We continued through the course, and I had a few really poor shots that cost me. However, as we were walking off the course, I realized I had misfaced ZERO targets for the day! That was the first time EVER in a fita field round that I have done that. I had shot a 321, which I had no clue where that put me (I was first on my bale), but I was just happy to have judged so well. I really didn’t care where that placed me. It turned out that that put me in 16th for the first day, which I was feeling very good about. I knew I could now relax as everything from here on out was marked distances, which I felt much more comfortable with. Although we had made it through the first day with no rain, it didn’t look like we were going to be so lucky on the next day, so we all bundled up in our rain gear to head out for day 2.
Once again the senior women were on the furthest possible targets, so by the time we got to our target, I was sweating and hot. I made it about 5 targets before I decided I had to take off my rain pants. One of the judges joked with me that I better not do that, and I said sorry I’m dying of heat I have to. She said well if it starts raining we are all blaming you. Sure enough 2 targets later, the skies opened up and we were hit with a horrendous downpour. Of course, my bale had just gotten to the steep uphill 60m shot. The rain was coming down so hard, and the target was in the woods, making it almost impossible to make out the target. I had two decent arrows, but my third one was a miss as I completely lost any reference point and made the mistake of shooting anyways. Climbing up to get our arrows was a huge challenge, as the hill was steep with poor footing to begin with, but in the pouring rain it was like a sheet of ice as well. Just trying to maintain your balance was a struggle. In fact, after shooting the next target, I fell coming down off the hill, landing on my bow, with the bottom limb a good foot into the soft ground. Let me just say, it’s never good when you pickup your bow and you have about 5 pounds of “earth” hanging off it!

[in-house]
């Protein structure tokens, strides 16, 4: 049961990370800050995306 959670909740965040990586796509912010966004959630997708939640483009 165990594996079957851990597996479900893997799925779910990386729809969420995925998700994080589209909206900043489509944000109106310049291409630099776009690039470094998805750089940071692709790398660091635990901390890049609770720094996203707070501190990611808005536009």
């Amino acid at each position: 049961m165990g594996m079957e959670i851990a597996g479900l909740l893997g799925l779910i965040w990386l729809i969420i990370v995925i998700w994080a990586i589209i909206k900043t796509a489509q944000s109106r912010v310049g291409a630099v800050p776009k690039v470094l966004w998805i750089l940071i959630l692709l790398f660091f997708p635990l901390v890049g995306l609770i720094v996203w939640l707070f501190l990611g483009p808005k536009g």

My group was moving pretty quickly all day, so we ended up shooting 4 targets in the worst of the rain. This definitely made an already challenging course even harder. I definitely lost some unnecessary points during the rain, as I just wasn’t paying enough attention to things I should have. Even once the rain stopped, we found it had made the ground so slick that everyone in our group took at least one tumble during the day. Every shot was either up or down hill, with no targets on flat ground. I was doing “ok” with this until we reached a very steep uphill shot, with very poor footing. The stake was placed on a steep part of the hill (so steep we could not set our stools down without them rolling down the hill). Due to the rain from early, it was even slicker, so trying to hold yourself upright from falling was a challenge before you even picked up your bow. I drew back and had a mile to go on my clicker, so I let down. I struggled like this a few more times, trying to setup and angle my body properly, but I also had to keep from falling down the hill. Eventually, I decided to do what I had to do and I just moved my clicker up for this shot. That worked, and I was able to get 3 respectable shots off without falling. This target was definitely one of those that you were wishing you had done more stability disc work!